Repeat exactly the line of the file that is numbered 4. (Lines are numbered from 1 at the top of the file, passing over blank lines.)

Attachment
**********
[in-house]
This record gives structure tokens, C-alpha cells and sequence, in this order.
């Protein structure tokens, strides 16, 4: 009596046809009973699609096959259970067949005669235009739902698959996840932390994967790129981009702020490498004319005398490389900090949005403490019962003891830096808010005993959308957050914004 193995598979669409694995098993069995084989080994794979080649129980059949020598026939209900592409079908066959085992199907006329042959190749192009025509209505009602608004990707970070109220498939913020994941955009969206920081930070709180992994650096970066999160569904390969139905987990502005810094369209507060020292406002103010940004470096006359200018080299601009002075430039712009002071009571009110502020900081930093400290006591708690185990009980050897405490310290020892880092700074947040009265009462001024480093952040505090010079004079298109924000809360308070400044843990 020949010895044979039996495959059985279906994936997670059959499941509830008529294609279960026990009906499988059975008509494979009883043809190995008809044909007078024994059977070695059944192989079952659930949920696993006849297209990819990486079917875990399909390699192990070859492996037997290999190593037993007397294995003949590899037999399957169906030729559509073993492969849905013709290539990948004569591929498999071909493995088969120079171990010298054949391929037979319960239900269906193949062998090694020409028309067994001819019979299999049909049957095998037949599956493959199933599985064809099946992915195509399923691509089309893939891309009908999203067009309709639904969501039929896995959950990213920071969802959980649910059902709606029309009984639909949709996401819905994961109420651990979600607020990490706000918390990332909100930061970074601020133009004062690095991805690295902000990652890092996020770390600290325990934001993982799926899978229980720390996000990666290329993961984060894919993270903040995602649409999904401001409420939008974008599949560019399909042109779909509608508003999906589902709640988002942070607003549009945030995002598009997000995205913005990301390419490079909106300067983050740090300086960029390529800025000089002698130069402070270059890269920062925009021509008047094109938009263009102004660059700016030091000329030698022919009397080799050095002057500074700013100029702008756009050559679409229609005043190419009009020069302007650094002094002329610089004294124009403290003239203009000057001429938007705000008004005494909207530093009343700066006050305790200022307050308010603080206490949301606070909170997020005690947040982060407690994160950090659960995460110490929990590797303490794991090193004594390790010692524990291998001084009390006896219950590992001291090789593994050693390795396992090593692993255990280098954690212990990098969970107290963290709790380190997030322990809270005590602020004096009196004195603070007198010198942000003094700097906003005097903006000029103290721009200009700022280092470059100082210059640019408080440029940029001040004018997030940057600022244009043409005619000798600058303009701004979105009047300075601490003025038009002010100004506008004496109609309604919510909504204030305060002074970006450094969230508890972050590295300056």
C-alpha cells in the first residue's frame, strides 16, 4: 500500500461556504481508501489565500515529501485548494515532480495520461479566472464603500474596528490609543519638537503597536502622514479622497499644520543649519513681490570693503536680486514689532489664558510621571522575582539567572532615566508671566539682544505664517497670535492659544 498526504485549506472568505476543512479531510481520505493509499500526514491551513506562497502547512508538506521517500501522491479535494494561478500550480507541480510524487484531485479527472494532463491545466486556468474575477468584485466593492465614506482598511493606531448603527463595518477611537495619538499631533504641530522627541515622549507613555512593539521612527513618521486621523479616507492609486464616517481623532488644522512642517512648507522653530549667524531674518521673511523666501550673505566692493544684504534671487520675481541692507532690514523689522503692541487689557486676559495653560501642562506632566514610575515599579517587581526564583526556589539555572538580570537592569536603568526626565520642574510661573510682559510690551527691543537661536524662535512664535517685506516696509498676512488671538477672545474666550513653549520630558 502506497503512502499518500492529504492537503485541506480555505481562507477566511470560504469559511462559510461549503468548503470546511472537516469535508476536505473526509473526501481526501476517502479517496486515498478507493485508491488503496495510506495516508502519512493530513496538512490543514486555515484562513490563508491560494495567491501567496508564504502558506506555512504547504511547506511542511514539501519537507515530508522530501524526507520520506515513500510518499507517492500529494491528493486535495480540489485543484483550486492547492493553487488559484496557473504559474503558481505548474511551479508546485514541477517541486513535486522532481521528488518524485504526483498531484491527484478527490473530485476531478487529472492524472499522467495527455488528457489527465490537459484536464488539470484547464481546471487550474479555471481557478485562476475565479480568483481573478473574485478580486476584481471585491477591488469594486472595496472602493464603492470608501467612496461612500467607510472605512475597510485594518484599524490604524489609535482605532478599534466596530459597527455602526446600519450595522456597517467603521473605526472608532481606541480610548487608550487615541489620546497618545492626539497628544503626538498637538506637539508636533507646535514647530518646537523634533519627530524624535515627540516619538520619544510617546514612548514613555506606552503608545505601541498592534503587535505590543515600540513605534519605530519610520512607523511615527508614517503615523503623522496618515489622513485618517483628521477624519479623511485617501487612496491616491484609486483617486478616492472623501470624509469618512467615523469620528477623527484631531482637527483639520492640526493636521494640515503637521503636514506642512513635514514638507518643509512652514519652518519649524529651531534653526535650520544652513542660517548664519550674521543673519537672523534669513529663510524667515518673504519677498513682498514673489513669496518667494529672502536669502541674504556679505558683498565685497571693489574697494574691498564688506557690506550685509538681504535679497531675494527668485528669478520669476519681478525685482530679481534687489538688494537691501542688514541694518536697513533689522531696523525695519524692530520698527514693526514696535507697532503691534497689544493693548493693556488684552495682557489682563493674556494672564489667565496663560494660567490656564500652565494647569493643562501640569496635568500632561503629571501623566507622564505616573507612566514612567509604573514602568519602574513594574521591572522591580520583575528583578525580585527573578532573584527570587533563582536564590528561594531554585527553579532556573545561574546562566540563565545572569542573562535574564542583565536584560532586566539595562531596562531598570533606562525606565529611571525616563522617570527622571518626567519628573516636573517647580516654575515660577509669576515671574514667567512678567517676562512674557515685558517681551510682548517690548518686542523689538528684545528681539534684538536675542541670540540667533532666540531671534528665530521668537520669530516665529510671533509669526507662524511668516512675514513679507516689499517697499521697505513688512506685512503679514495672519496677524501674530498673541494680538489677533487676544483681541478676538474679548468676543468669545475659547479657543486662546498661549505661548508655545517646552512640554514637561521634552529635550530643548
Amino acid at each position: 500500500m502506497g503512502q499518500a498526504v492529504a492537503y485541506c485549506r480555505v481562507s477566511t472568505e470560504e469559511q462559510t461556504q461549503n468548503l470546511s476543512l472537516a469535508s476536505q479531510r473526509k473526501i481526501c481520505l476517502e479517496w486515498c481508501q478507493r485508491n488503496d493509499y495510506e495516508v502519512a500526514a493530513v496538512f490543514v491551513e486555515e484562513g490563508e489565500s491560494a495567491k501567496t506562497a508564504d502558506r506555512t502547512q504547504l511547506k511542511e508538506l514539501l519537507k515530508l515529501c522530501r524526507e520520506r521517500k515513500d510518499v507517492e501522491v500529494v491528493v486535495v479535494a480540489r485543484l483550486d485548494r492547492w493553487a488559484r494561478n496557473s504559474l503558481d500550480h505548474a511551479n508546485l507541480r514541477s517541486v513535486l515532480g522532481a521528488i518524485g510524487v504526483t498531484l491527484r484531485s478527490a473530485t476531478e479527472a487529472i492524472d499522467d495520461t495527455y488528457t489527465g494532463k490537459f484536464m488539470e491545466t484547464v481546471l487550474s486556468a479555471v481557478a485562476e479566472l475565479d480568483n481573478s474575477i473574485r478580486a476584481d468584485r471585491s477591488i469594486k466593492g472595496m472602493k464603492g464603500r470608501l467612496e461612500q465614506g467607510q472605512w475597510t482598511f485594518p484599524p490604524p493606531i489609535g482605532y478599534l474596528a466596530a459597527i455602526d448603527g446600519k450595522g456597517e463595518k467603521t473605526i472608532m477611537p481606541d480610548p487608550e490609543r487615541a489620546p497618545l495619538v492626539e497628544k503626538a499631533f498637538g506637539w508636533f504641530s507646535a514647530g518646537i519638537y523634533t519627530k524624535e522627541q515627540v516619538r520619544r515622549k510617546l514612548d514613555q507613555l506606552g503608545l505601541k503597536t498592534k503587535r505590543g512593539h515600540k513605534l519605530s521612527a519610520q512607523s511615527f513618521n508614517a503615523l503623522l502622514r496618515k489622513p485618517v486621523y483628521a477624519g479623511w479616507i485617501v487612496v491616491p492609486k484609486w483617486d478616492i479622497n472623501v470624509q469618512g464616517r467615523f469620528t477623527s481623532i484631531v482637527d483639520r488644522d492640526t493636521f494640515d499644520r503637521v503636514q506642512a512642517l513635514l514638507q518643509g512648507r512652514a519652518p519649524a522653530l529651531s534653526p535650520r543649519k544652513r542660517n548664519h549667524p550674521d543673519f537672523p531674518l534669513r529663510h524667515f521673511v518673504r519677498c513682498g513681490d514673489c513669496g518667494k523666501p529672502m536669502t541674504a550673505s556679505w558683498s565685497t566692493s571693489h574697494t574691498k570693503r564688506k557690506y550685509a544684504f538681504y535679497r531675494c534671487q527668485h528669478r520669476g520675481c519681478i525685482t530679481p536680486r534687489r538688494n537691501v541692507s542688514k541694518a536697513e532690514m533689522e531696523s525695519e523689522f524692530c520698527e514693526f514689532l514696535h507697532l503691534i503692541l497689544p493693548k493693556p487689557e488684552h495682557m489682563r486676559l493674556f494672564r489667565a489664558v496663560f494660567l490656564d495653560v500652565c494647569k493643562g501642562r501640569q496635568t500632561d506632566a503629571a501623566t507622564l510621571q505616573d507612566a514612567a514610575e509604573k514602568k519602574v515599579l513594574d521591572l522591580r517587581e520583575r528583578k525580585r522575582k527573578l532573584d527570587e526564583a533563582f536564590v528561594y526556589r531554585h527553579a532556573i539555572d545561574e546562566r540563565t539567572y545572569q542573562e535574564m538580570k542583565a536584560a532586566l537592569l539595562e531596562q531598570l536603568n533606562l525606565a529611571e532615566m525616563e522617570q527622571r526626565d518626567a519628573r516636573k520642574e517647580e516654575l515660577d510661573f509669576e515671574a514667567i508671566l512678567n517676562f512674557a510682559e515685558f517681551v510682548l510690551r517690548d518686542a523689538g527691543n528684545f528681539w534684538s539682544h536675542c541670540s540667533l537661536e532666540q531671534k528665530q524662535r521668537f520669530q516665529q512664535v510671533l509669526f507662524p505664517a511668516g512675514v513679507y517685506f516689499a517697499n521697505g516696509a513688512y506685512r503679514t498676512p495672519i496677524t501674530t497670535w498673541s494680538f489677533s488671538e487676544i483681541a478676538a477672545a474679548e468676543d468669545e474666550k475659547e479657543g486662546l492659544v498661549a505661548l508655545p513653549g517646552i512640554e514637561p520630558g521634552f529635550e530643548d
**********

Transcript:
C-alpha cells in the first residue's frame, strides 16, 4: 500500500461556504481508501489565500515529501485548494515532480495520461479566472464603500474596528490609543519638537503597536502622514479622497499644520543649519513681490570693503536680486514689532489664558510621571522575582539567572532615566508671566539682544505664517497670535492659544 498526504485549506472568505476543512479531510481520505493509499500526514491551513506562497502547512508538506521517500501522491479535494494561478500550480507541480510524487484531485479527472494532463491545466486556468474575477468584485466593492465614506482598511493606531448603527463595518477611537495619538499631533504641530522627541515622549507613555512593539521612527513618521486621523479616507492609486464616517481623532488644522512642517512648507522653530549667524531674518521673511523666501550673505566692493544684504534671487520675481541692507532690514523689522503692541487689557486676559495653560501642562506632566514610575515599579517587581526564583526556589539555572538580570537592569536603568526626565520642574510661573510682559510690551527691543537661536524662535512664535517685506516696509498676512488671538477672545474666550513653549520630558 502506497503512502499518500492529504492537503485541506480555505481562507477566511470560504469559511462559510461549503468548503470546511472537516469535508476536505473526509473526501481526501476517502479517496486515498478507493485508491488503496495510506495516508502519512493530513496538512490543514486555515484562513490563508491560494495567491501567496508564504502558506506555512504547504511547506511542511514539501519537507515530508522530501524526507520520506515513500510518499507517492500529494491528493486535495480540489485543484483550486492547492493553487488559484496557473504559474503558481505548474511551479508546485514541477517541486513535486522532481521528488518524485504526483498531484491527484478527490473530485476531478487529472492524472499522467495527455488528457489527465490537459484536464488539470484547464481546471487550474479555471481557478485562476475565479480568483481573478473574485478580486476584481471585491477591488469594486472595496472602493464603492470608501467612496461612500467607510472605512475597510485594518484599524490604524489609535482605532478599534466596530459597527455602526446600519450595522456597517467603521473605526472608532481606541480610548487608550487615541489620546497618545492626539497628544503626538498637538506637539508636533507646535514647530518646537523634533519627530524624535515627540516619538520619544510617546514612548514613555506606552503608545505601541498592534503587535505590543515600540513605534519605530519610520512607523511615527508614517503615523503623522496618515489622513485618517483628521477624519479623511485617501487612496491616491484609486483617486478616492472623501470624509469618512467615523469620528477623527484631531482637527483639520492640526493636521494640515503637521503636514506642512513635514514638507518643509512652514519652518519649524529651531534653526535650520544652513542660517548664519550674521543673519537672523534669513529663510524667515518673504519677498513682498514673489513669496518667494529672502536669502541674504556679505558683498565685497571693489574697494574691498564688506557690506550685509538681504535679497531675494527668485528669478520669476519681478525685482530679481534687489538688494537691501542688514541694518536697513533689522531696523525695519524692530520698527514693526514696535507697532503691534497689544493693548493693556488684552495682557489682563493674556494672564489667565496663560494660567490656564500652565494647569493643562501640569496635568500632561503629571501623566507622564505616573507612566514612567509604573514602568519602574513594574521591572522591580520583575528583578525580585527573578532573584527570587533563582536564590528561594531554585527553579532556573545561574546562566540563565545572569542573562535574564542583565536584560532586566539595562531596562531598570533606562525606565529611571525616563522617570527622571518626567519628573516636573517647580516654575515660577509669576515671574514667567512678567517676562512674557515685558517681551510682548517690548518686542523689538528684545528681539534684538536675542541670540540667533532666540531671534528665530521668537520669530516665529510671533509669526507662524511668516512675514513679507516689499517697499521697505513688512506685512503679514495672519496677524501674530498673541494680538489677533487676544483681541478676538474679548468676543468669545475659547479657543486662546498661549505661548508655545517646552512640554514637561521634552529635550530643548